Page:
Reporting and business intelligence are often used interchangeably but, this ignores the significant gap in utility and purpose that exists between them. The difference between them goes much deeper than shallowness of charts or data correlation. In order to understand how they contrast and compare, the best place to begin is by defining the separate business as well as the end-user needs that each service aims to satisfy.
Reporting and business intelligence serve two difference business needs
The following descriptions are important for one to keep in mind. The distinction between the two types of services – and their benefits to a company – should become easier to understand the more that is known about them.
The different roles of reporting and business intelligence for an organisation should help the distinction become much clearer. Keep the following descriptions in mind:
Reporting provides details and numbers relating to what has happened so far as well as the current status of that thing on a given day. These reports help people do their jobs more effectively or more easily by representing the collected information using standard or well-known formats daily, weekly, monthly, etc.
A report using this method may focus on a single set of data or digital records. For example, a worker in a warehouse will have a report of all orders made to their company and will use that to establish the best course to achieving the business goal of a secure, speedy delivery.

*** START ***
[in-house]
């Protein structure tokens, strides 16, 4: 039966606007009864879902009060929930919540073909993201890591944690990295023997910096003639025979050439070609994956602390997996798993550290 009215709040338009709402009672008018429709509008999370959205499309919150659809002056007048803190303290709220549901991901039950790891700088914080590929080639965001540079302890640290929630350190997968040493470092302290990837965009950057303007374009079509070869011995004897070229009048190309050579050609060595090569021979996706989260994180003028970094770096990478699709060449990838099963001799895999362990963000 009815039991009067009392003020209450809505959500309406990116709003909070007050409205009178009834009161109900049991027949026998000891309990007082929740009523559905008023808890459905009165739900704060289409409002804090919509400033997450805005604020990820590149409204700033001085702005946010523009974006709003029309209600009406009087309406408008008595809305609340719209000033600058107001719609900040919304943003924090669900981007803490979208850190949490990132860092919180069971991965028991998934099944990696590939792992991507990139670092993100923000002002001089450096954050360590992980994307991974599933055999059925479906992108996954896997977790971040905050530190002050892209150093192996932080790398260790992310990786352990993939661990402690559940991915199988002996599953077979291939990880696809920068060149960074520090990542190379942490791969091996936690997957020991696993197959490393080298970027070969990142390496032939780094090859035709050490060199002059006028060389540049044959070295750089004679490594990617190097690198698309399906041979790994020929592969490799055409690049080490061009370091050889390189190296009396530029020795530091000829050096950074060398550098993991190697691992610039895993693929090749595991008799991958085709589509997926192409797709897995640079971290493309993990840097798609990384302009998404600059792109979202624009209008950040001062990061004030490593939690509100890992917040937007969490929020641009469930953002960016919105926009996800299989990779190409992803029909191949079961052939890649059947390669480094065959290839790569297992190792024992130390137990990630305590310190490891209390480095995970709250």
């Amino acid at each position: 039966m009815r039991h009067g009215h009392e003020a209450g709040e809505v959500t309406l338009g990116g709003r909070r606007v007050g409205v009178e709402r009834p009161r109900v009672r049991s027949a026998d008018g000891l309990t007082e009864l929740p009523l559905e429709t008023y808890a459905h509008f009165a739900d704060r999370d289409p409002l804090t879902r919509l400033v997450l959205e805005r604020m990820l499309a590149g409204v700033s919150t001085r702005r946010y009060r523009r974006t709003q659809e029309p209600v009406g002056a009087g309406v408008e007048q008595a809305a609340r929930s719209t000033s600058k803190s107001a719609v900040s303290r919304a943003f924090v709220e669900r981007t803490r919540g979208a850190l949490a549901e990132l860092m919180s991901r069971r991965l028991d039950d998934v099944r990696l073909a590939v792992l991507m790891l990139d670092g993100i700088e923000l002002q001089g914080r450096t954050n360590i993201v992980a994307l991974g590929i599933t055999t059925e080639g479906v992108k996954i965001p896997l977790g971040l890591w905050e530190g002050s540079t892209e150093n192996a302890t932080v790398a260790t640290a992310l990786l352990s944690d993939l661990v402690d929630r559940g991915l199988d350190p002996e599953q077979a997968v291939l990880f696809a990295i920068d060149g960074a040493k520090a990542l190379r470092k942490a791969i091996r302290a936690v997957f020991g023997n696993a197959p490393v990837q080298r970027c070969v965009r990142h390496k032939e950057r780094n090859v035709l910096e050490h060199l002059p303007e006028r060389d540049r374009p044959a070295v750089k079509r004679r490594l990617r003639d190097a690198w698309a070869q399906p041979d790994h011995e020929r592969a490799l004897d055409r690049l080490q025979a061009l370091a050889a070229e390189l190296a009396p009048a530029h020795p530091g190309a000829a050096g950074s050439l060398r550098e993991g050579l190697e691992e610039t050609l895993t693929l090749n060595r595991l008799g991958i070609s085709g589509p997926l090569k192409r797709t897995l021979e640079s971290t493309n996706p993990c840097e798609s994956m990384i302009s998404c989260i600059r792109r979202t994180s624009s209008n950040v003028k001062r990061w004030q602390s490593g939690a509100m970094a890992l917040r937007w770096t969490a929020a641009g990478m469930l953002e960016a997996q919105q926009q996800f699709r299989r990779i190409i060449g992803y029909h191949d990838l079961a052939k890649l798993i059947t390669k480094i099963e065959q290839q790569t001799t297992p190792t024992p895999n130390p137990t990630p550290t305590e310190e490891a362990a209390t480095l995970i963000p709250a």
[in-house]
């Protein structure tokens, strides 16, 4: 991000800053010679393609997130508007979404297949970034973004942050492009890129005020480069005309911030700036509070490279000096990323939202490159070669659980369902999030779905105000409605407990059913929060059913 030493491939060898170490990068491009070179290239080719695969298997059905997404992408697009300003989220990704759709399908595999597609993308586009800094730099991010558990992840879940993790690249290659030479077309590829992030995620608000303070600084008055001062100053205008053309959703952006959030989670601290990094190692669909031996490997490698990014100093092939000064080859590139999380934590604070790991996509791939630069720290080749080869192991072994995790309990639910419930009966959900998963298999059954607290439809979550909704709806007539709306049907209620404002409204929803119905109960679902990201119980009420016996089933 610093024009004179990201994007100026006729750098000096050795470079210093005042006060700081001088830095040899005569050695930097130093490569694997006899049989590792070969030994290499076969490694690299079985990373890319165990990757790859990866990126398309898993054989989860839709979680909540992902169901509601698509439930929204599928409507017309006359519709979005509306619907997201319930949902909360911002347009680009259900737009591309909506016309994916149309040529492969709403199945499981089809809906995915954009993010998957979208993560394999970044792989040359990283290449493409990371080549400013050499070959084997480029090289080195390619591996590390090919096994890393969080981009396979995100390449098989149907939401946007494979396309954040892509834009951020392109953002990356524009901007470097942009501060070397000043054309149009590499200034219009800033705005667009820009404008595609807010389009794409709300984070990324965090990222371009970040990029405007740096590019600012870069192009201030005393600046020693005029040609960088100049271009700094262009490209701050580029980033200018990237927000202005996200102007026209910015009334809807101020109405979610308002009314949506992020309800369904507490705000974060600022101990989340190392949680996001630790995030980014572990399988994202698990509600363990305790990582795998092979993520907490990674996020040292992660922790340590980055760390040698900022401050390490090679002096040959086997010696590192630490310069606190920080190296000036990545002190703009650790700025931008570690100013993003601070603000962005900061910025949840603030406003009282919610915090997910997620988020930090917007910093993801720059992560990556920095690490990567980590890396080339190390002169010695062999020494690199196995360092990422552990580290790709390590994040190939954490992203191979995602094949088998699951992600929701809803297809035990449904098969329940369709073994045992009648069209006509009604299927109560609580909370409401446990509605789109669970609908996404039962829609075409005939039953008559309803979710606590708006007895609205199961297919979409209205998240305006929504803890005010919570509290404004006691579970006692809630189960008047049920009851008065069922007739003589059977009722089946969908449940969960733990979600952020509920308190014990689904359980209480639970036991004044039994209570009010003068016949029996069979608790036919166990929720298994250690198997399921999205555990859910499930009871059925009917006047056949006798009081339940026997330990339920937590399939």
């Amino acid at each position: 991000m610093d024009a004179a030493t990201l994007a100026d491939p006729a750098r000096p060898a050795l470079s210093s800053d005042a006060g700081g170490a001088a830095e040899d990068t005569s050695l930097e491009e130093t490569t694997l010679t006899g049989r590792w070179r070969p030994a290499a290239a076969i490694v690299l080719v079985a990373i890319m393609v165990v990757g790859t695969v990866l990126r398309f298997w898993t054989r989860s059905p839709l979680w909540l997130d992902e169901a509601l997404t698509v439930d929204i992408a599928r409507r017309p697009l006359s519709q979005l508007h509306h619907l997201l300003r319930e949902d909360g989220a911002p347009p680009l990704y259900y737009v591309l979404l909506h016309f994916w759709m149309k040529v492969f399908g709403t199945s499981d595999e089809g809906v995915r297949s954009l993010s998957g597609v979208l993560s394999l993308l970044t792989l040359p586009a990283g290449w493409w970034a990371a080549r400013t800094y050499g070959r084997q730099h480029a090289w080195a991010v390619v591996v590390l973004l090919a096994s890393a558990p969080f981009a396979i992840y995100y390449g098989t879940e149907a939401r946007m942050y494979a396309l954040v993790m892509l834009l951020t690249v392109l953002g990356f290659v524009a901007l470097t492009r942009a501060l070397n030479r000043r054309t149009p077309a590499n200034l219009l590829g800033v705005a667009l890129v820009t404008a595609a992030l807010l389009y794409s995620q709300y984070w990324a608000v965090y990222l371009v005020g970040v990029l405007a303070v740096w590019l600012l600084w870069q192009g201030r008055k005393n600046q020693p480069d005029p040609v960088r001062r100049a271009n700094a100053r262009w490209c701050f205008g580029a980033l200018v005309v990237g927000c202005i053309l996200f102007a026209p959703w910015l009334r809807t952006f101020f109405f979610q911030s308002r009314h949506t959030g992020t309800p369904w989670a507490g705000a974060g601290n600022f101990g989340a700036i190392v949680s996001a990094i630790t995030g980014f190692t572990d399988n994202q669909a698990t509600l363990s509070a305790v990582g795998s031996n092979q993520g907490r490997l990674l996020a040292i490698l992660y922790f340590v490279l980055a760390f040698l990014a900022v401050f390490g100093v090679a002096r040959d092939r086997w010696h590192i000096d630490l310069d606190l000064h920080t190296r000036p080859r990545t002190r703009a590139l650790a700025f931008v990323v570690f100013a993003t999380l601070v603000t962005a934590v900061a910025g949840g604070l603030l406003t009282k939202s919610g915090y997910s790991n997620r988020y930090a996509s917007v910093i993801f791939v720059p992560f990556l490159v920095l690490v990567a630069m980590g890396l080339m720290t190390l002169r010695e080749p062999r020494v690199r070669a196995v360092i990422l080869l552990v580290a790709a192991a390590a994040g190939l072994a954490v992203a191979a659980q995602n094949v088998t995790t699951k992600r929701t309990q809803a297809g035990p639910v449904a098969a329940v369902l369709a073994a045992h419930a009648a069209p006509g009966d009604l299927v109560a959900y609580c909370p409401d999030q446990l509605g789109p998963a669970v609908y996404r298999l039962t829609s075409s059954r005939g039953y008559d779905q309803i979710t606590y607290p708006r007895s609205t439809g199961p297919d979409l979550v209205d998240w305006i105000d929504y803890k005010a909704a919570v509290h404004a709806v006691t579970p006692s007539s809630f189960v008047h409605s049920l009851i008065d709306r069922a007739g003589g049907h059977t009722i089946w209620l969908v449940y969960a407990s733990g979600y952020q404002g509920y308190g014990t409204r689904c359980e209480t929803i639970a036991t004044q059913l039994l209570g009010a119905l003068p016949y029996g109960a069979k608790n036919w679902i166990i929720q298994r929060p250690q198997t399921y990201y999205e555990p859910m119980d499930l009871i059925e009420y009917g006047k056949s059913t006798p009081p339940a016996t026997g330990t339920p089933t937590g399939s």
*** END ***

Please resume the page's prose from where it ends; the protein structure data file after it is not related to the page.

A ‘report’ generated using business intelligence procedures provides a much deeper, more informative set of data that is then analysed and interpreted. It helps clarify market dynamics and structures by investigating segments by type, end-user and region which can project the market size and expectations, worldwide. Business intelligence has emerged as an important and revealing analytic tool for businesses; affording them the opportunity to make strategic and informed decisions more easily.
These tertiary steps allow for broader and more comprehensive analyses. For example, a combination of customer feedback, shipping performance over time and seasonal variations in demand provide insights that can empower a shipping team to maximise their competitiveness, reliability, customer loyalty and profitability.
Sometimes without knowing it; an organisation of any kind will need parts (or all) of these services in order to make the most informed business decisions possible.
An evolution of methods and needs
Reports often present in a consistent format which allows the user to become familiar with that format and pick up the pertinent information at a glance. This eliminates potential confusion or wasted time and effort spent negotiating a new format or new data.
Nevertheless, analytics services and reporting methods must evolve, along with inevitably changing market conditions and business requirements. In order to meet these new demands; modifications, extensions and new report styles may be needed. A common shortcoming of standard reporting tools is that the formats used to present information are often limited to predetermined templates. The burden (of an unsatisfactory format to a user) will, usually, fall on the shoulders of an IT department, to design a new report format. This can holdup an IT department and cause needless expenses, hampering the potential benefits of the data.